The Stories

Gratitude List:
1. Paint on canvas
2. The power of words
3. Where dreams take us
4. Rain
5. Summer schedules

May we walk in Beauty!

“You don’t have anything
if you don’t have the stories.”
—Leslie Marmon Silko, Ceremony
“If you have come here to help me, you are wasting your time. But if you have come because your liberation is bound up with mine, then let us work together.” —Lilla Watson
“A poem is not a puzzle, even if it’s puzzling at first. Instead, it’s a highly selected parcel or capsule of language meant to burst into your psyche and change you in some way. Poetry is the life blood of our language, and it’s meant for everyone, not just academics or young people in school. Poetry is in a word: consciousness.” —Cathryn Hankla
Ring the bells that still can ring
Forget your perfect offering
There is a crack in everything
That’s how the light gets in.
—Leonard Cohen (September 21, 1934 – November 10, 2016)
“Like a bird on the wire,
Like a drunk in a midnight choir
I have tried in my way to be free.” —Leonard Cohen
“I have become convinced that the most serious and unaddressed worldwide challenge is the deprivation and abuse of women and girls, largely caused by a false interpretation of carefully selected religious texts and a growing tolerance of violence and warfare.” —Jimmy Carter
Tom Joad, from John Steinbeck’s Grapes of Wrath:
I been thinking about us, too, about our people living like pigs and good rich land layin’ fallow. Or maybe one guy with a million acres and a hundred thousand farmers starvin’. And I been wonderin’ if all our folks got together and yelled…

As long as I’m an outlaw anyways… maybe I can do somethin’… maybe I can just find out somethin’, just scrounge around and maybe find out what it is that’s wrong and see if they ain’t somethin’ that can be done about it. I ain’t thought it out all clear, Ma. I can’t. I don’t know enough.

This is second-draft version of something I wrote at the Writers’ Retreat this past weekend:

It was dark, dark midnight, see. No moon, and clouds between us and the stars, and we’d given everything up for dead.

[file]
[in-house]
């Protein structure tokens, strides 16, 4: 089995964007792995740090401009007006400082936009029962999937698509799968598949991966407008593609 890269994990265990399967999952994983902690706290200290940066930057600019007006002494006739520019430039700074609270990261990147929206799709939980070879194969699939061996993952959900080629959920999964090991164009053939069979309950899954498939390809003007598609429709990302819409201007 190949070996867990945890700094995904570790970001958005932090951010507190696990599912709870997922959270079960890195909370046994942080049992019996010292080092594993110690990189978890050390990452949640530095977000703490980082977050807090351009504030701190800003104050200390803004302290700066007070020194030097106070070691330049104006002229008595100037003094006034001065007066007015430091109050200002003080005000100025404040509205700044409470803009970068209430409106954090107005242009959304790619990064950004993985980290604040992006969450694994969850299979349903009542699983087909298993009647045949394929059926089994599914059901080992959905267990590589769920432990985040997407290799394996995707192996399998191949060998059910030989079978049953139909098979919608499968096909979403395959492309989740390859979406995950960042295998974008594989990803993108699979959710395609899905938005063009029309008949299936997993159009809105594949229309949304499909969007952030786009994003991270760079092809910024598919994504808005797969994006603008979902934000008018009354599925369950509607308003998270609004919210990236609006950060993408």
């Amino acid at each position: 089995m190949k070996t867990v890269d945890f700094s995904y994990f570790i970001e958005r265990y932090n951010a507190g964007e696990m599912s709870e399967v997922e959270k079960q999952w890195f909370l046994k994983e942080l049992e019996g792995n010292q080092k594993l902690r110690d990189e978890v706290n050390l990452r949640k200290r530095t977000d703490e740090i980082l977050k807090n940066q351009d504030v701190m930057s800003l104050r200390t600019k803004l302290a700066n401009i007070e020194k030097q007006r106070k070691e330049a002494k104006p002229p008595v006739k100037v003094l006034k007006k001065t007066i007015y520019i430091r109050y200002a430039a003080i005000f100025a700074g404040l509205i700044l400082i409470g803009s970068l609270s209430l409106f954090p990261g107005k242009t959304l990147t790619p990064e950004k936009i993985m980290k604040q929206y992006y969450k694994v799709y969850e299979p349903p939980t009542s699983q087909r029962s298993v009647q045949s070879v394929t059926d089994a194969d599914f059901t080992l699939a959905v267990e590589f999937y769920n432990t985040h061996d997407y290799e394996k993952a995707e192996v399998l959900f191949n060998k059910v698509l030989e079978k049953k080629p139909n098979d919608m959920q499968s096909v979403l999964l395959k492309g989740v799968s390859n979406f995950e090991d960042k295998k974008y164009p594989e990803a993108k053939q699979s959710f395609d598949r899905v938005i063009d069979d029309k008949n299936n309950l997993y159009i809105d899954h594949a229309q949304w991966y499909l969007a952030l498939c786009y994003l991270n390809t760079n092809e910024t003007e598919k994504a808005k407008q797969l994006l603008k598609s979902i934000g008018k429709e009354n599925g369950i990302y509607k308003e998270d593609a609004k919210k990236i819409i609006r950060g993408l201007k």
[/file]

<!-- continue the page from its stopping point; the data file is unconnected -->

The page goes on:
What else could we do? How could we not? With all that came before, and all we knew was certain to come after.

And the sky was just filled up with midnight, and our hearts were filled up with sky, because we could no longer bear to house that awful stench of despair within us.

And so we danced.

What else could we do? How could we not? Someone started humming there in the cold starless dark, not to fill up the space with sound, you see, because the space was filled, already filled with the indigo darkness of midnight, and with the sense of each other.

And so someone started humming, tunelessly almost, and someone else took it up, almost like a harmony. Another one began to tap a rhythm just like a baby’s heartbeat or the beating of a butterfly’s wings, and then, all around, there were rustling in the darkness, people swaying, shifting, standing up.

Feet took the rhythm, and hands and fingers clapped and snapped, and the humming broke into song. No one now can remember the words we sang, be we all knew they were a prayer. To the Great Mystery that surrounded us, or to some smaller goddess or god, or to the Truest, Best Thing within ourselves perhaps.  All One Thing, that, I suppose.

We felt each other in the the midnight as we sang, as we danced, and the feeling was like seeing, and the seeing was a dance itself. And we whirled on that lost and desolate plain in that place of utter midnight.

And when we had sung and danced and whirled and thundered there, we lay upon the ground, in jumbles and heaps, upon the green, green grass (we knew in our Seeing hearts that it was green) and we breathed the holy darkness around us. What else could we do? How could we not?

And we ourselves were the stars and the moon and the sun. And it was good.

And it was the end.
And it was the beginning.